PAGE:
“Staying engaged”

By: Mikala McBride, staff writer

On November 2, 2017, the Old Gold & Black staff met with Dr. Nayef Samhat, President of Wofford College, for a roundtable discussion. Samhar answere questions varying from campus security to Greek Village policies, encouraging open discussion and a relaxed interview environment.

With the recent security concerns on campus, staff writers asked about any new initiatives on campus involving the ‘open campus’ policy. Although Samhat is reluctant to close campus, he assured students that they are investigating campus lighting and working closely with the Spartanburg Police Department to ensure cameras are properly installed and placed. Despite these steps toward a safer campus, Samhat asks students to lock their bikes and vehicles, and remove visible items from cars to diminish incidents of this sort.

When asked about how to manage alcohol-related incidents in particular, Samhat addressed the drinking culture that exists on college campuses and for adults in a college age range. He believes that the best way to effectively reduce alcohol-related problems on campus is to educate students on the importance of maturely consuming alcohol, without drinking to excess. Solving issues related to alcohol is especially difficult on a college campus, Samhar says, where the party scene is a large part of student life.

One student in particular was concerned with the influx of Spartan High students coming to parties on campus, despite the check-in process coming into the Greek Village. Samhat addressed this issue by acknowledging that with an open campus, high school students will typically come. He asks for students to help in fixing this problem, because they will know when people who are not guests and do not attend Wofford are at campus parties.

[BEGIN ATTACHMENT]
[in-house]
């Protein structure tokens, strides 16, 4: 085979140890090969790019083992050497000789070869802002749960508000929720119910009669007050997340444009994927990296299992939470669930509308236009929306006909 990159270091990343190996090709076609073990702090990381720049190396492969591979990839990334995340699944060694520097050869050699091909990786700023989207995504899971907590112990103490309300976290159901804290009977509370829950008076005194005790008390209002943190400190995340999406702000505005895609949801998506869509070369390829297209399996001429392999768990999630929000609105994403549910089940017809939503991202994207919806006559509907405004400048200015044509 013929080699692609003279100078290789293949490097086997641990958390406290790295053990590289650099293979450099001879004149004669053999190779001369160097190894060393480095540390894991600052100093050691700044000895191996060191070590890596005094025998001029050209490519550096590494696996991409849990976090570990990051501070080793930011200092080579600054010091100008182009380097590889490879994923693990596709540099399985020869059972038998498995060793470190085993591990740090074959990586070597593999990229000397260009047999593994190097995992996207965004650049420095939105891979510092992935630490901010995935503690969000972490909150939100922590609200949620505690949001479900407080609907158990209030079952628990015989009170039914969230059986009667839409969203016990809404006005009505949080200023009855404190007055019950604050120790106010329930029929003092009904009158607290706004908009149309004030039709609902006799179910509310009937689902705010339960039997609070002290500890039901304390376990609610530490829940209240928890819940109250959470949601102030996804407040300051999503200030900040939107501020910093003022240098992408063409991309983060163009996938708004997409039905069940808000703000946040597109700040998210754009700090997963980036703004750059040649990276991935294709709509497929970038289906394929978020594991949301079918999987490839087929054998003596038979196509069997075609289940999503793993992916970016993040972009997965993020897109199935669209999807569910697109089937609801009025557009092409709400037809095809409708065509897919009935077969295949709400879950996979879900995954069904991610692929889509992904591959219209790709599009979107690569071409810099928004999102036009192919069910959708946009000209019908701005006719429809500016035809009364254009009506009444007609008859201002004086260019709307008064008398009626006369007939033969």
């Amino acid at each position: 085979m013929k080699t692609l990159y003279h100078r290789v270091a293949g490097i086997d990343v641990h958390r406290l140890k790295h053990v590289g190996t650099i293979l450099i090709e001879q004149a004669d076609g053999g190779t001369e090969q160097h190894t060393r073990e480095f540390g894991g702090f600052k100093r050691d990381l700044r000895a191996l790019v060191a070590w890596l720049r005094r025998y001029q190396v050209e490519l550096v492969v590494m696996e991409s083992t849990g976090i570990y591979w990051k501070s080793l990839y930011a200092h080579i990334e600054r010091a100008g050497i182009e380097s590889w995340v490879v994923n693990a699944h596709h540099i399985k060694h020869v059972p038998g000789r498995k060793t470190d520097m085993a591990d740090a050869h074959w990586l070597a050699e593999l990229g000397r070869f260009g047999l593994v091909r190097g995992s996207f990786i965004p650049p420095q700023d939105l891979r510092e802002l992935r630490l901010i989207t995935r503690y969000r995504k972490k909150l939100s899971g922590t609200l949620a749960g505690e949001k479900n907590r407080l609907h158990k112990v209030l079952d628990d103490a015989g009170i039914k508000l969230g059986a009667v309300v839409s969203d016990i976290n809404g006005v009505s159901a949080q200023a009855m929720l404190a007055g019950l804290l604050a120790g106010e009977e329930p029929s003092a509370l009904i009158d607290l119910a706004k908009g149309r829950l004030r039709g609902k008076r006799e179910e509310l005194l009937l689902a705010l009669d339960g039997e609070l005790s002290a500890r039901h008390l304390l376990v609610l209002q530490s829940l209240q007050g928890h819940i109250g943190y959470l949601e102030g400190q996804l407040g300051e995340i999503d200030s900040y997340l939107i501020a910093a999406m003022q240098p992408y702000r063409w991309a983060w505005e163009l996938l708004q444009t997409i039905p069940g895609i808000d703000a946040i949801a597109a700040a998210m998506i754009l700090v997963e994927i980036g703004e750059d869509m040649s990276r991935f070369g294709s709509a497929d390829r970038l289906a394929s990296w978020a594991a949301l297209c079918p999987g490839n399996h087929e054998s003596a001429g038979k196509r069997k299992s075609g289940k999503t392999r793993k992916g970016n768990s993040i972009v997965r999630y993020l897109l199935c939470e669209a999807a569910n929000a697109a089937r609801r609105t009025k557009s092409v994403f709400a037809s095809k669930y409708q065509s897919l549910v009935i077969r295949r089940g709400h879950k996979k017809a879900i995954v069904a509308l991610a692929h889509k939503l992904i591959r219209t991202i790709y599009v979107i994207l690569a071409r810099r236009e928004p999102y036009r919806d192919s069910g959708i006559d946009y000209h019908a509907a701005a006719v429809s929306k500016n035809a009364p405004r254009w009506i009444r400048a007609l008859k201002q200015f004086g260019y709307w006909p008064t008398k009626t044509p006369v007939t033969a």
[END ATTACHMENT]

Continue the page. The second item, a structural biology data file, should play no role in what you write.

As for the recent tuition increase, a popular topic on campus recently, Samhat said that the increase represents a need to compensate faculty and staff at a decent level, operate programs at their highest quality, continue the tradition of small classes and continue growing staff and faculty. Compared to other schools, Samhat believes that Wofford has a “significantly lower comprehensive fee” and that the alternative to tuition increases is an elimination of programs, which contrasts with Wofford’s ideals. He reassured the staff that higher tuition will also include increases in financial aid.

Some of the other big changes discussed with Samhat include the new Campus Union DACA resolution, which aligns with the college’s position, and a new enrollment plan to increase diversity on campus by working with Demario Watts and student life to recruiting faculty and staff of color.

Samhat also addressed some recent rumors regarding the shutdown of Burwell in upcoming academic years, ensuring that when construction begins either this fall or in early spring, they will be working closely with AVI to “ensure that everyone on campus is fed.” The start date of these reconstructions has not yet established, but Campus Union and AVI will be participating to minimize the inconveniences for students.

Burwell is not the only building on campus to be receiving renovations, though; Samhat says that the Benjamin Johnson Arena will be finished in January. Although the bleachers and path hallways are gone, basketball, tennis, and volleyball courts will soon replace them. Samhat is determined to fight for his badminton courts to appear alongside a new track, weight and aerobic equipment, and a black ceiling and rafters.

As Wofford’s campus and the world continues to change, Samhat hopes that students will continue to “be engaged in these issues” and more, both on and off campus.

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